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Warsaw, Kyiv Seek To Calm Critics As Euro 2012 Kicks Off

Polish midfielder Ludovic Obraniak training with teammates ahead of the side's June 8 match against Greece.
Top officials in Poland and Ukraine are seeking to counter criticism of their countries as they prepare to cohost the 2012 UEFA European soccer championship kicking off June 8.

Polish Prime Minister Donald Tusk on Thursday lunched with Poland's first black parliamentarian, Nigerian-born John Godson, in a gesture aimed at dismissing fears of racial intolerance during the monthlong tournament.

Both Poland and Ukraine had come under Western scrutiny following reports of racist violence at soccer events.

But French boxer Doudou Ngombu, a native of the Democratic Republic of Congo, said he had received a warm reception in Poland.

"I feel that the people here don't have any prejudice; they don't look at a person's race," said Ngombu, who was joining thousands of soccer fans singing and dancing at Warsaw's newly opened fan zone.

"And I think that [Poland] is a country which is good on that level, because I'm African and nobody is bothering me about anything and I feel well accepted."

Polish Sports Minister Joanna Mucha described the Euro 2012 tournament as the most difficult event that Poland had ever organized.

But she said infrastructure and security services -- including 12,000 police officers -- were in place and ready for "every scenario."

Hundreds of thousands of foreign tourists are expected to flood into Poland during the June 8-July 1 tournament.

The number of visitors is expected to be somewhat lower in cohost Ukraine, where exorbitant hotel fees are believed to have discouraged many fans from making the trip.

Numerous European officials have called for a boycott of matches in Ukraine in protest over Tymoshenko's seven-year prison sentence on abuse of office charges that critics say are politically motivated.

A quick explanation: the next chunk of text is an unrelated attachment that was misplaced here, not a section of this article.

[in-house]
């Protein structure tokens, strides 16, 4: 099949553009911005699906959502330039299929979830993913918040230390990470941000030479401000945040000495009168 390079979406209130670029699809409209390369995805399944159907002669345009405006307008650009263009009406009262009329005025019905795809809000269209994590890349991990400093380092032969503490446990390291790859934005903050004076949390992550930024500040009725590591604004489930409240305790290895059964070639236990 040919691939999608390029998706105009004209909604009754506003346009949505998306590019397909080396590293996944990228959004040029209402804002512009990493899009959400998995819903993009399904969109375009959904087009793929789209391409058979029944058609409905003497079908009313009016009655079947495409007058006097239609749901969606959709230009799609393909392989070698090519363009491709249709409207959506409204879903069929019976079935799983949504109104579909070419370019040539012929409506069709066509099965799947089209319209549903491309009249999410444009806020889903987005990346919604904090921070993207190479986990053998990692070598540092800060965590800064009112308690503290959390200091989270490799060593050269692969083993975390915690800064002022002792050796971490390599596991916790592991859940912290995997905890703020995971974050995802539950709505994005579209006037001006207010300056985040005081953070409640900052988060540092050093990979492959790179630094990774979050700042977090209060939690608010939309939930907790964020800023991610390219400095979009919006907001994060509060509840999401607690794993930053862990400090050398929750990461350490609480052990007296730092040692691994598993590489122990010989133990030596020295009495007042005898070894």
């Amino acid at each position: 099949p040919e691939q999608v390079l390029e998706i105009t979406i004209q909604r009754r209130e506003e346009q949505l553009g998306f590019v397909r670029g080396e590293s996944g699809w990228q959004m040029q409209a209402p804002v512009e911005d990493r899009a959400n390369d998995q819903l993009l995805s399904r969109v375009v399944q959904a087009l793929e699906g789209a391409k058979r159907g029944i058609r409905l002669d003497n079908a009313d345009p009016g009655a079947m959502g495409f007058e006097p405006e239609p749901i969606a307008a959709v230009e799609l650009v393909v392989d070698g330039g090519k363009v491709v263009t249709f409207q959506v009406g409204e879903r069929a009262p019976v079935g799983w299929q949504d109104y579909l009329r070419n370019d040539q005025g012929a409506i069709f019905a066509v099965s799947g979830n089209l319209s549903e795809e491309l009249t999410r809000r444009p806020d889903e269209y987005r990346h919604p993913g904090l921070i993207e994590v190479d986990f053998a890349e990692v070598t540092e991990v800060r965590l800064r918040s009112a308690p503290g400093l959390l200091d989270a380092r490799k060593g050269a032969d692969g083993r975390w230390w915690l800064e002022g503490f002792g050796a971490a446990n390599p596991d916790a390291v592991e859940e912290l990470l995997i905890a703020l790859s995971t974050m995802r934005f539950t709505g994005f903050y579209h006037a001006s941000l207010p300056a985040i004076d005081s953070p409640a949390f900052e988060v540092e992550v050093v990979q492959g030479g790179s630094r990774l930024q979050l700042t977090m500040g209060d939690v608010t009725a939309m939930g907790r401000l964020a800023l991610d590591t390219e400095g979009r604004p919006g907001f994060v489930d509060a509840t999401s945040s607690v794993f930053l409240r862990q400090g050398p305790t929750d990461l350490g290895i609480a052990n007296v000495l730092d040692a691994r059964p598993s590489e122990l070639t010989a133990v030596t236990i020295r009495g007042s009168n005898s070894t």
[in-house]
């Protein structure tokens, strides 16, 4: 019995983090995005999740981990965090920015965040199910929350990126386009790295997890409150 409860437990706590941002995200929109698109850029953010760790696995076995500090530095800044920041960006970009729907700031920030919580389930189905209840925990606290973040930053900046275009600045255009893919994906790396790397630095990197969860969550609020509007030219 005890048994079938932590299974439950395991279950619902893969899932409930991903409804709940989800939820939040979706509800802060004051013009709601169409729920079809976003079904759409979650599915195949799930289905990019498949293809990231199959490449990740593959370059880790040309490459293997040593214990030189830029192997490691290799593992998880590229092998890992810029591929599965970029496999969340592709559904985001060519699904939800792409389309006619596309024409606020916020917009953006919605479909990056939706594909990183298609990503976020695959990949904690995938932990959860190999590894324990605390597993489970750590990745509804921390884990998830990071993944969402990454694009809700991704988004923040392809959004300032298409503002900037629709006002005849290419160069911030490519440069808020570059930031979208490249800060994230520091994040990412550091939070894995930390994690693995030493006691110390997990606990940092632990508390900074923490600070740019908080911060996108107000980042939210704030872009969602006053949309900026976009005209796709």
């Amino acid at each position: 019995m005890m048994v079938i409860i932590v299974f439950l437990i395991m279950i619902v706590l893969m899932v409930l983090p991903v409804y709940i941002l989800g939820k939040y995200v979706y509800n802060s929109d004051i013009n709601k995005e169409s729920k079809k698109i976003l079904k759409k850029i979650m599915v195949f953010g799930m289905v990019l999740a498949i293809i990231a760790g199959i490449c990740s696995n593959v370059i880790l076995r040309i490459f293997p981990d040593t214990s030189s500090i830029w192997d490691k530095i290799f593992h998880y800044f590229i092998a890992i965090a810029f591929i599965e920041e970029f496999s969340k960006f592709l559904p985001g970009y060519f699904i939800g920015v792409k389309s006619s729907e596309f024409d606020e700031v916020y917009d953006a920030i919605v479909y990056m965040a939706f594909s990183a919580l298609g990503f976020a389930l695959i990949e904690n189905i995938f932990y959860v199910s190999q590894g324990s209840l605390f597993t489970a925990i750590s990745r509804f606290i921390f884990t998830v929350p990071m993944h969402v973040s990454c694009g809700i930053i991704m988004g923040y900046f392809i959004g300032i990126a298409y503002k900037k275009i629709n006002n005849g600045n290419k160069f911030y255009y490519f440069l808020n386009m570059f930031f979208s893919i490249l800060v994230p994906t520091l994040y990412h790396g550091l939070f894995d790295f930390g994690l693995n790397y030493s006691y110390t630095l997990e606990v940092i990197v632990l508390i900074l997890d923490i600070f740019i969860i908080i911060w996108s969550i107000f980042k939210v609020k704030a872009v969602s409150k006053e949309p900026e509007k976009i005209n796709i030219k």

The British government became the latest to add its voice to the chorus of complains about selective justice, saying on June 7 that no ministers will attend England's group matches in Ukraine.

Ukrainian President Viktor Yanukovych, who has faced a growing wave of bad publicity in the weeks leading up to the tournament, attempted to put a positive spin on events during a nationally televised address on the eve of the tournament debut.

Yanukovych praised the country's preparations for the tournament, including new high-speed trains linking the four host cities of Kyiv, Lviv, Donetsk, and Kharkiv.

He also called on Ukrainian citizens to show their hospitable side during what he called a "historic" event for the post-Soviet country.

"In the days ahead, the attention of the world will be focused on our country. I urge you to show full Ukrainian hospitality, sincerity and friendliness," Yanukovych said.

"We must meet our guests and participants in the tournament with dignity. Relations between Ukraine and the rest of the world will depend on how they remember us."

The June 8-July 1 tournament gets under way June 8 in Poland, with matches between Poland and Greece and Russia and the Czech Republic.

Netherlands-Denmark and Germany-Portugal matches will follow Saturday (June 9) in Ukraine.

A total of 16 teams will be competing in the tournament.
With reporting by AP, Reuters, dpa
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